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CT higher education advocates continue to sound the alarm over proposed state budget cuts

CSU student Sadie Boisvert speaks at a press conference to voice her opposition of the administration’s deficit mitigation plans to cut nearly $100 million from the most vulnerable college students, leaving them with fewer courses, reduced services and increased costs to attend state universities and community colleges at the State Capitol in Hartford, Connecticut February 05, 2024.
Joe Amon
/
Connecticut Public
CSU student Sadie Boisvert speaks at a press conference to voice her opposition of the administration’s deficit mitigation plans to cut nearly $100 million from the most vulnerable college students, leaving them with fewer courses, reduced services and increased costs to attend state universities and community colleges at the State Capitol in Hartford, Connecticut February 05, 2024.

Cutting higher education funding in Connecticut would be devastating to students and faculty, advocates say.

They’re sounding the alarm over proposed state budget cuts. Scores of students, professors and union leaders spoke for nearly seven hours at a public hearing Tuesday night. Hundreds of people submitted testimony ahead of the hearing.

Public colleges and universities in Connecticut are facing significant budget cuts due to federal emergency pandemic funds that are set to disappear.

Speakers included Bryan Greene, the Graduate Student Senate president at UConn.

"If higher education in the state of Connecticut is a priority to you, if diversity, if equity, if inclusion, if it’s a priority to you and if innovation is a priority to you, you’ll find a way to make this work," Greene told lawmakers.

The Connecticut State Colleges and Universities (CSCU) system is seeking more than $47 million to avoid deeper cuts, ranging from programs to faculty.

CSCU chancellor Terrence Cheng told the state Appropriations Committee earlier in the day Tuesday that the amount they’re requesting won’t solve all of his system’s financial challenges.

“Without long-term, sustainable, viable funding, our system will continue to be in a very dangerous and precarious position,” Cheng said.

Officials with UConn have similar concerns. UConn provost Anne D'Alleva also addressed lawmakers on the committee.

“Students need more supports,” she said. “They need advising. They need coaching. They need mentoring, they need career services. And to provide this holistic student support, we need those professionals who can be there working with our students complementing their academic experience and helping them grow and segue out.”

Meanwhile, Gov. Ned Lamont says budget controls – called fiscal guardrails – help avoid state budget deficits.

“The governor has been clear that the fiscal guardrails have been essential to ending year after year of repeated deficits and finally bringing the state’s fiscal health to a stronger place,” the governor’s office said in a statement earlier this month.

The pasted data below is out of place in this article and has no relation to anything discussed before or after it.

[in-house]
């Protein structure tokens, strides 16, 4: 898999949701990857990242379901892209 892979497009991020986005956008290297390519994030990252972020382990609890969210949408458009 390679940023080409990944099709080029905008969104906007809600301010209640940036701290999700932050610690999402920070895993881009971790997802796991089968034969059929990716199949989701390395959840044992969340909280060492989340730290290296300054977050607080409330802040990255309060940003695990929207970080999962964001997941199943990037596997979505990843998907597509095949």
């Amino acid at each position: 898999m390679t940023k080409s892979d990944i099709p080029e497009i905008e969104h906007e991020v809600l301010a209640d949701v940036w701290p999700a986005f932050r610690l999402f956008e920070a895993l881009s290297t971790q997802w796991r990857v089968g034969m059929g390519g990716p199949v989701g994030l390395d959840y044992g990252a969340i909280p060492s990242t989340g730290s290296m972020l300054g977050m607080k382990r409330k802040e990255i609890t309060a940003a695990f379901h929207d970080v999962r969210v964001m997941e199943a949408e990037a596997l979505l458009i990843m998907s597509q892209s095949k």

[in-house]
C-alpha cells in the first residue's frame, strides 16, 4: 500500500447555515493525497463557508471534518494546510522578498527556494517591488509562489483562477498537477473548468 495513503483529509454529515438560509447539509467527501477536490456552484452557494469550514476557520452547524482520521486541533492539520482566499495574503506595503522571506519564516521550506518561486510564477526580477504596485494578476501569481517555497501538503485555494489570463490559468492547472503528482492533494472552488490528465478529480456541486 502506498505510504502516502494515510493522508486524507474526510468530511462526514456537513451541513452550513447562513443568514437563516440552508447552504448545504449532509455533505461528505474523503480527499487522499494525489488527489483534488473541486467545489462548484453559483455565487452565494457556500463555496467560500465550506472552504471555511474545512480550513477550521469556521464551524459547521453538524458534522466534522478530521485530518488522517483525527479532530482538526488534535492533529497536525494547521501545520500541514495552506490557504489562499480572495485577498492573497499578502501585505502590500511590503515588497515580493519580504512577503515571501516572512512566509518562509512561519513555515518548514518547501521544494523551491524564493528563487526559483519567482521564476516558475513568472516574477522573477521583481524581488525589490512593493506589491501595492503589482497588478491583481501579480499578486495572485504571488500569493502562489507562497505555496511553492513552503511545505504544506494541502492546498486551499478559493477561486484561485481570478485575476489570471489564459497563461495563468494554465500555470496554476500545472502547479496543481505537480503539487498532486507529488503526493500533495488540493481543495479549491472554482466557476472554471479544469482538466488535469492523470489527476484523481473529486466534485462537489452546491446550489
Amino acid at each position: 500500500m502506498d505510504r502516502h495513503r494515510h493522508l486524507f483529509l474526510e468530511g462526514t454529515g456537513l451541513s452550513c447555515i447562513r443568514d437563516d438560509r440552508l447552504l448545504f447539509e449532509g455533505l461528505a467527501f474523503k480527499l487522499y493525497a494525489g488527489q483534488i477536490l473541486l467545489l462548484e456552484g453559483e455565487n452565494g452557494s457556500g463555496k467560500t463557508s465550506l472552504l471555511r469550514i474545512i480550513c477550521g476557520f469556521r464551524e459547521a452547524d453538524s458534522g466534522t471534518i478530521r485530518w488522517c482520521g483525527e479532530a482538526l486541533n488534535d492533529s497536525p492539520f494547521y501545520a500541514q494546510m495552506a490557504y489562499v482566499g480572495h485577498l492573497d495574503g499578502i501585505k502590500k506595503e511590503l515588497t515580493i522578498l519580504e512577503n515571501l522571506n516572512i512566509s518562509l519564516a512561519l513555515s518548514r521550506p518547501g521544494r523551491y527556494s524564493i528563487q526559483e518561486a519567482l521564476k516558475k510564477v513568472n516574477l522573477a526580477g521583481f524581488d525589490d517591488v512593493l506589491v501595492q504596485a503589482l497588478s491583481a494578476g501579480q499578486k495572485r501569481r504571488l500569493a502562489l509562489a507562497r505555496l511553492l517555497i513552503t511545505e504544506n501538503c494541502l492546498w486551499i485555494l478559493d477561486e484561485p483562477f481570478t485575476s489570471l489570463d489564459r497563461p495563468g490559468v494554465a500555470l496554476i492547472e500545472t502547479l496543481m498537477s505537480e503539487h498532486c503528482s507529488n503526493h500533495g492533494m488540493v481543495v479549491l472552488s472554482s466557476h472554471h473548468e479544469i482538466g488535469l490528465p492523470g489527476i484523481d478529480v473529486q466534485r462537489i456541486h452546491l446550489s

State officials have also said that it's not realistic for public colleges to expect to maintain emergency funding levels.

Advocates are pushing for an additional $250 million for public higher education in the state.

At Southern Connecticut State University, sections of courses have been getting canceled in waves, said Cindy Stretch, an English professor and faculty union leader at the school. She said this hinders students’ success and speed at which they can move on to their next life steps.

“We have an obligation not just to provide access, but to provide the support that students need to be able to actually stay and finish,” Stretch said ahead of the public hearing.

Budget cuts to UConn are not only threatening students’ work, but also what their research can contribute to the future of the state, too, according to Grace Easterly, president of the UConn graduate employee and postdoc union, UAW 6950.

“We have graduate employees that are researching everything in Connecticut, from birds that are native to Connecticut to aquaculture and the Long Island Sound to the impact of flooding on the Connecticut community as to how effectively school meal programs are reaching Connecticut's kids,” she said. “It's this research that has huge benefits for Connecticut as a whole.”

Tuesday’s public hearing comes a couple of weeks after students and faculty members gathered at the Capitol, saying the underfunding of public colleges and universities has become a “crisis.”

Learn more

The Appropriations Committee’s public hearing on the governor's budget adjustments for higher education agencies began at 5 p.m. Tuesday and can be livestreamed online. Advocates spoke at 6:30 p.m. in the state Legislative Office Building and streamed their remarks.

Connecticut Public's Eric Aasen contributed to this report.

As Connecticut Public's state government reporter, Michayla focuses on how policy decisions directly impact the state’s communities and livelihoods. She has been with Connecticut Public since February 2022, and before that was a producer and host for audio news outlets around New York state. When not on deadline, Michayla is probably outside with her rescue dog, Elphie. Thoughts? Jokes? Tips? Email msavitt@ctpublic.org.